Electricity generation from nuclear power reactors is an internationally proven technology based on the nuclear chain reaction induced by uranium burning. When a uranium nucleus absorbs a neutron, the nucleus splits in two fission products and releases some energy in the form of heat. Two or three additional neutrons are thrown off during this process. These released neutrons progressively transfer their kinetic energy through successive collisions with other uranium nuclei releasing further neutrons and creating a fission 'chain reaction’. When this happens over and over again, many millions of times, a very large amount of heat is produced from a relatively small amount of uranium. It is this process, in effect "burning" uranium, which occurs in a nuclear reactor.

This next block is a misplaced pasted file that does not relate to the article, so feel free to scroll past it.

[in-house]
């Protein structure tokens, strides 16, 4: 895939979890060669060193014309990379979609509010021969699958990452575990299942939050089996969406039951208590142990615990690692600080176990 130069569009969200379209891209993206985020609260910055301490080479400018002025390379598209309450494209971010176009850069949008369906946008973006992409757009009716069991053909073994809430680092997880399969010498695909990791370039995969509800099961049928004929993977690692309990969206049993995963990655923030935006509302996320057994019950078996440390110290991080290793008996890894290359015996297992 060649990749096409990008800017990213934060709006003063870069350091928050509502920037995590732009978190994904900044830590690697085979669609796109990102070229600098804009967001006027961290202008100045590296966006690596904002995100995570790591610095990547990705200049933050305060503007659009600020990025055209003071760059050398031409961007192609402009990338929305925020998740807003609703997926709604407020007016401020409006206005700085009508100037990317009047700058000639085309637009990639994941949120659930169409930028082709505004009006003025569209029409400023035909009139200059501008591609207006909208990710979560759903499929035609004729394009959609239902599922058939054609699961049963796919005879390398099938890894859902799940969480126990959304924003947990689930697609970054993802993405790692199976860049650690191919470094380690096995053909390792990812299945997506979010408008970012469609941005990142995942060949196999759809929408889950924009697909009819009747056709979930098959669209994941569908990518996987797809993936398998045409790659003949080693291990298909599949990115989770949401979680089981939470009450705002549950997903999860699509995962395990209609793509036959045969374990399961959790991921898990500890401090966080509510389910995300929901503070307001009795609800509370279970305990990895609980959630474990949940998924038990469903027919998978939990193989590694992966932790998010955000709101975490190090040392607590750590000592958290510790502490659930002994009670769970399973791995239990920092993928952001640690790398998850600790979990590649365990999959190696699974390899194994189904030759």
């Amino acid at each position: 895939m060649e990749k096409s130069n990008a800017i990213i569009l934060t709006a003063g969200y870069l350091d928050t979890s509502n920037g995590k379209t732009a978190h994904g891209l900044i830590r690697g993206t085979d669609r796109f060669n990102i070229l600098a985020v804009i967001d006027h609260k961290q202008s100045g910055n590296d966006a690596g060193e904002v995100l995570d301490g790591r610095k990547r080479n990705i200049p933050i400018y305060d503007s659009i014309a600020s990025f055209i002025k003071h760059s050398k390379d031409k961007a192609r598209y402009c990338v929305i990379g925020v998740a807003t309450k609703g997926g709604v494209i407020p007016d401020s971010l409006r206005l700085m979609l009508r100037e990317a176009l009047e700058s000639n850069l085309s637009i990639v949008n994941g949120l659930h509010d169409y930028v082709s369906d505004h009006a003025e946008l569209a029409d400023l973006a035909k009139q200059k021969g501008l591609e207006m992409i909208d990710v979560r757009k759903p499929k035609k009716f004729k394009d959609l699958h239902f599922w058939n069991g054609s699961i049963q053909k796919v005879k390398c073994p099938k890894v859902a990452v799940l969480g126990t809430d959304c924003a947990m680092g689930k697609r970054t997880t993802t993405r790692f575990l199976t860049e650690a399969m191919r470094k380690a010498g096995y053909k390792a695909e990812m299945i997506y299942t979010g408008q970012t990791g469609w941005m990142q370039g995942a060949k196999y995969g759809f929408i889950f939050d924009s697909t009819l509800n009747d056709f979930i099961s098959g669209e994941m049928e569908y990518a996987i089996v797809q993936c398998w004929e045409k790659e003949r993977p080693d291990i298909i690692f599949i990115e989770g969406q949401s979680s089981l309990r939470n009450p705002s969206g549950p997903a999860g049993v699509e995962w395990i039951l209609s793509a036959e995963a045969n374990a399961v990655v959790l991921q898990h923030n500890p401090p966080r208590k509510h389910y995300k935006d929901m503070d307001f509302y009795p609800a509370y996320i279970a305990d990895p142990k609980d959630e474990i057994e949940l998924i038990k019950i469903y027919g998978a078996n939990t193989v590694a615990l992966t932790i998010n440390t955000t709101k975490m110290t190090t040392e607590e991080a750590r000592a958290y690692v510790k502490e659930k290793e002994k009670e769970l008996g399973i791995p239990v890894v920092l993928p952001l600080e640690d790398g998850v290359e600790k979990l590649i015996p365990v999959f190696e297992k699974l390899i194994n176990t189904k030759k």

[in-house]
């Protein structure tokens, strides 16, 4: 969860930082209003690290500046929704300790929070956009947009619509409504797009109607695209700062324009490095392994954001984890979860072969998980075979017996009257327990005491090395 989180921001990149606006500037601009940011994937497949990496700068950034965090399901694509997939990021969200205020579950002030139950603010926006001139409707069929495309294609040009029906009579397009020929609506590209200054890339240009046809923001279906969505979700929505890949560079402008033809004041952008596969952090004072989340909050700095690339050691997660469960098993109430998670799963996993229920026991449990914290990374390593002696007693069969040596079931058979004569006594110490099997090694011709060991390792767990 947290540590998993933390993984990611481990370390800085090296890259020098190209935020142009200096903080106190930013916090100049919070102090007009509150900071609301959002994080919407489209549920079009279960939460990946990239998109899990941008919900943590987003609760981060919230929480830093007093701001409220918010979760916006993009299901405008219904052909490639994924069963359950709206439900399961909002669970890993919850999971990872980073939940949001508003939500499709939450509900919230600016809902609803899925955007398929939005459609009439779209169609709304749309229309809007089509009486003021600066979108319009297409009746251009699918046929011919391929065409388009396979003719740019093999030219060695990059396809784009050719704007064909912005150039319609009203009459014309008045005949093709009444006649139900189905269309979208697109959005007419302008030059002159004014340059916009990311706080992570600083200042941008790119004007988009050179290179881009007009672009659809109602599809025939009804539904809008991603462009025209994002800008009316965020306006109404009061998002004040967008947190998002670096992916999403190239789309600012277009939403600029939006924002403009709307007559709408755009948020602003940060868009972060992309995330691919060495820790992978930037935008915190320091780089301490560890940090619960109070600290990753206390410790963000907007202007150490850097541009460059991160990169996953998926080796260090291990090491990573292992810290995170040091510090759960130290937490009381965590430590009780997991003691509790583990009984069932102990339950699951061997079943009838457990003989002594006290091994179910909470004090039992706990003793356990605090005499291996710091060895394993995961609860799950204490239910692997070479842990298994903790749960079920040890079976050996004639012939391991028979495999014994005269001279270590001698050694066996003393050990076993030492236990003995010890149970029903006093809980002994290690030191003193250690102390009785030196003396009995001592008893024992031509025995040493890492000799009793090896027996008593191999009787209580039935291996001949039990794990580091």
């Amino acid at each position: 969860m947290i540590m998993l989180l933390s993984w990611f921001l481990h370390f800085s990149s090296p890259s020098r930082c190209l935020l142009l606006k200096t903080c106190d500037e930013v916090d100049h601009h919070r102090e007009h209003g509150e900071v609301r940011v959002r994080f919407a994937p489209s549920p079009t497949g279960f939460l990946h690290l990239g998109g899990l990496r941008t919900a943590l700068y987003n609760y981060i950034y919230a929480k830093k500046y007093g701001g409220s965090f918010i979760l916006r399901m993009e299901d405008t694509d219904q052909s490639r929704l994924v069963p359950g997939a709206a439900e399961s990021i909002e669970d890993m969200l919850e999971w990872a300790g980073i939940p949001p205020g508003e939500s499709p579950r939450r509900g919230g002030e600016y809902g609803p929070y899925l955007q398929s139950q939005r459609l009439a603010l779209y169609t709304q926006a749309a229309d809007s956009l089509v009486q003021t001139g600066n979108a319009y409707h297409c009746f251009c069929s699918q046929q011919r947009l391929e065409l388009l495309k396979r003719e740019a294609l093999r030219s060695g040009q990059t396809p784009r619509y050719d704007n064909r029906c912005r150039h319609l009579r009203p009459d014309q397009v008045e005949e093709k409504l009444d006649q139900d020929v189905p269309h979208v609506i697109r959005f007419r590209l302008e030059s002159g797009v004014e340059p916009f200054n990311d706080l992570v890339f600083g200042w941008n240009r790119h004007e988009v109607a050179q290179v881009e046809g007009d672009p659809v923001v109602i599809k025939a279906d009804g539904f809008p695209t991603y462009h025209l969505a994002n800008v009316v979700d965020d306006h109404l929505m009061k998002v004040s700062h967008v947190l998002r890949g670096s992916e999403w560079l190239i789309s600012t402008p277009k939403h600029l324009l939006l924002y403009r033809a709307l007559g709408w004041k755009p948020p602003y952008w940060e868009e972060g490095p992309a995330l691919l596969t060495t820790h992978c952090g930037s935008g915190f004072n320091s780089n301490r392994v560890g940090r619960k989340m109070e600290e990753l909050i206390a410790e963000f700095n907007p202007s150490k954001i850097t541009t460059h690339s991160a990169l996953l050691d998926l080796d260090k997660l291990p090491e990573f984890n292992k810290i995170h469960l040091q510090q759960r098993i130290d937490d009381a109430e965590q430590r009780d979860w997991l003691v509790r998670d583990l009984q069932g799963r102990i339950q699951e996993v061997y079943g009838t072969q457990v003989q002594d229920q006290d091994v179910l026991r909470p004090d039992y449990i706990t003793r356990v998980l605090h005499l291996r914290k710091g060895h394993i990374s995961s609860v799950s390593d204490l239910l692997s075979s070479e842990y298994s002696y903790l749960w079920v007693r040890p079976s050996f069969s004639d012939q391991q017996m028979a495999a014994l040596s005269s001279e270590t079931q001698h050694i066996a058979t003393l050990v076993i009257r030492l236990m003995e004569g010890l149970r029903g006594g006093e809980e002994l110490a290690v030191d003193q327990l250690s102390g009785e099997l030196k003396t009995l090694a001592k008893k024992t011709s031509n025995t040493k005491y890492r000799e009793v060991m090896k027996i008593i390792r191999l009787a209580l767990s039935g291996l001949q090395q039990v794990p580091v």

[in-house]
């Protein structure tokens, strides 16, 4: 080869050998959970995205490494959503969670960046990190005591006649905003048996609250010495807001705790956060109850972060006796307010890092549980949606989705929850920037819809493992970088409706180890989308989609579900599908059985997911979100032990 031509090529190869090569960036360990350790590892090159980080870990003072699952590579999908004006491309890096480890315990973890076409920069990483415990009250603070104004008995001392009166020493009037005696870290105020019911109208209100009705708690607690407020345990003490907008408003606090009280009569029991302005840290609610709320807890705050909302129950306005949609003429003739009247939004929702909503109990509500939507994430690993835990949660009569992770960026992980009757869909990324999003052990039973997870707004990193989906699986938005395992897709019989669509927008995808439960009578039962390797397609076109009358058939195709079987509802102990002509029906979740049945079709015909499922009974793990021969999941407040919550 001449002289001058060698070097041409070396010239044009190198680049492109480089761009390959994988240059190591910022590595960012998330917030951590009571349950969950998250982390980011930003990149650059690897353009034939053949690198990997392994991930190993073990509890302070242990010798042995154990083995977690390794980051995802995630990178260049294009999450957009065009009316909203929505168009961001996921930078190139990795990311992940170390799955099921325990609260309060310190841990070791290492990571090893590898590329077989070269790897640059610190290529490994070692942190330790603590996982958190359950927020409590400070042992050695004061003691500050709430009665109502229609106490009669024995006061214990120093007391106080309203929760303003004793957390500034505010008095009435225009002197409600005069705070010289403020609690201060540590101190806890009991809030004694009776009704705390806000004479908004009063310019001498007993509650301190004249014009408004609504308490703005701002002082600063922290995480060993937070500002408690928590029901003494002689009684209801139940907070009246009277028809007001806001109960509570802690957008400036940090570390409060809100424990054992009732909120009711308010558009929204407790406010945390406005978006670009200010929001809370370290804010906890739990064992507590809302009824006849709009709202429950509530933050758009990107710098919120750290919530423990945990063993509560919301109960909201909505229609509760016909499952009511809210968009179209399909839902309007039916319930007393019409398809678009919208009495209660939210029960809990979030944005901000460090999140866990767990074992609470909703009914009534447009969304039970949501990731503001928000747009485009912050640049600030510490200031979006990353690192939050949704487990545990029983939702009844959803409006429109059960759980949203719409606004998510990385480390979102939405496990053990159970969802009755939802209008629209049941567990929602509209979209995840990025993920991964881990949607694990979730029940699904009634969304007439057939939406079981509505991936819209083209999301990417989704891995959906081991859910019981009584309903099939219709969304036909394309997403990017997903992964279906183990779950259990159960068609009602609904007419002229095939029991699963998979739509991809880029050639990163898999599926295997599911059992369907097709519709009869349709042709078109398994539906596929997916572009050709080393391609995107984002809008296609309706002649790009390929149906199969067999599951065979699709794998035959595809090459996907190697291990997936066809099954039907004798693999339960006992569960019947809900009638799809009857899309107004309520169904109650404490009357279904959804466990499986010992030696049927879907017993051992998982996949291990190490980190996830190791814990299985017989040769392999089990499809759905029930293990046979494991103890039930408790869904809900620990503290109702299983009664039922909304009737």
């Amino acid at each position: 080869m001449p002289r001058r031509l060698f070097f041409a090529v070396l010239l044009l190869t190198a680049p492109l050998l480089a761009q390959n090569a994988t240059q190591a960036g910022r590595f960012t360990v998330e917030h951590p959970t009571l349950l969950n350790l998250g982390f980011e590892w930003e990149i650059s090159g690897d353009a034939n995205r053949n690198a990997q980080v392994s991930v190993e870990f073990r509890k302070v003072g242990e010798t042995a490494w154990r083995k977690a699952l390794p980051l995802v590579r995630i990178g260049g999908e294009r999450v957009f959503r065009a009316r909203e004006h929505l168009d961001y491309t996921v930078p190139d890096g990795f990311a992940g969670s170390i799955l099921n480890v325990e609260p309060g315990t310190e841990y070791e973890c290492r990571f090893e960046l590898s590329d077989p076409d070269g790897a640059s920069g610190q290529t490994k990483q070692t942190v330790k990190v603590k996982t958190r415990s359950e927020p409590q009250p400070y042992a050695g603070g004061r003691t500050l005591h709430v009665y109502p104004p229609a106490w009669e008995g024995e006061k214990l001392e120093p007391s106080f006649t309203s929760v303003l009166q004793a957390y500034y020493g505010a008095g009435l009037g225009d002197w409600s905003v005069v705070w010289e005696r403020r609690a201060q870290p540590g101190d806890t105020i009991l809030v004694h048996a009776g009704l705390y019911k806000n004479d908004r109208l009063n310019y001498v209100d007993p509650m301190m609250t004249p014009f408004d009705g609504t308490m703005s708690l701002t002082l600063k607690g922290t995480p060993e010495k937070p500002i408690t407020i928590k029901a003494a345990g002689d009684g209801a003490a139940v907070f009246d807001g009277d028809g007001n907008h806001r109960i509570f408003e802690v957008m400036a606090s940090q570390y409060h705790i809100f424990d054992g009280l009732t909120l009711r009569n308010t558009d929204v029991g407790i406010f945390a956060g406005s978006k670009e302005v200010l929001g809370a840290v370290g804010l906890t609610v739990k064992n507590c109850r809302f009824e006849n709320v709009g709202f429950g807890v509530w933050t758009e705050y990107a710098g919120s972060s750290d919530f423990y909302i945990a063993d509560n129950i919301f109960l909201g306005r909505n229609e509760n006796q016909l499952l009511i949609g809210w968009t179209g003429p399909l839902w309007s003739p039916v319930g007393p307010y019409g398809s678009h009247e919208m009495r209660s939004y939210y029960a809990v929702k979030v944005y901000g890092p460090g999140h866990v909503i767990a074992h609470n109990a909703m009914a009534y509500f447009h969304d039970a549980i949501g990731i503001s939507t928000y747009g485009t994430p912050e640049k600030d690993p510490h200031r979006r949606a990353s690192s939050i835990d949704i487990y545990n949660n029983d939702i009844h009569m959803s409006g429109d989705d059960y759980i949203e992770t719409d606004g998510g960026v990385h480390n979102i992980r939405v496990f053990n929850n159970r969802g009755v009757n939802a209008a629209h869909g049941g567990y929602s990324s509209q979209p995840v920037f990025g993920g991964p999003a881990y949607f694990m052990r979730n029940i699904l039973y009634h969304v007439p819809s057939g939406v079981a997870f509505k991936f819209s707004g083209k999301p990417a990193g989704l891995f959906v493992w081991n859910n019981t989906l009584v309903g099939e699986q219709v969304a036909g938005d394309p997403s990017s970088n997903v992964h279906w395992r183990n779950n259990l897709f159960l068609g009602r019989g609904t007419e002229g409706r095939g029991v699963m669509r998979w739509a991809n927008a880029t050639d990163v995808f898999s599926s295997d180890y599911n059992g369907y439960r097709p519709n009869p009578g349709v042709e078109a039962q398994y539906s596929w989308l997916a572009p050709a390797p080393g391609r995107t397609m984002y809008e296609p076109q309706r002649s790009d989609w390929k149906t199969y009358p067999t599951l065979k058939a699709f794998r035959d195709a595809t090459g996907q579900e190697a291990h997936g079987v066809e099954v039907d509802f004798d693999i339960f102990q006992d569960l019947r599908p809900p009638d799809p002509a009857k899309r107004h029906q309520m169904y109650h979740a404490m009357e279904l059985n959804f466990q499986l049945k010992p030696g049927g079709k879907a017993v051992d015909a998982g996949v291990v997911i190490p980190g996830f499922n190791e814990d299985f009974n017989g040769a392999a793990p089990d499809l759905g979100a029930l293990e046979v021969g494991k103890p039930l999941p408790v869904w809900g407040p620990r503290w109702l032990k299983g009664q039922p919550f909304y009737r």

In a nuclear reactor the heat created by a chain reaction is used to make steam which spins a turbine to drive a generator, producing electricity. This chain reaction is triggered, developed, maintained or stopped through controlling the population of neutrons with the help of rods, which can be inserted or withdrawn to set the reactor at the required power level.
The fuel elements are surrounded by a substance called a moderator to slow the speed of the neutrons and thus enable the chain reaction to continue. Water, graphite and heavy water are used as moderators in different types of reactors. 435 nuclear power reactors are today in operation in 30 countries. Most of them are light water type reactors.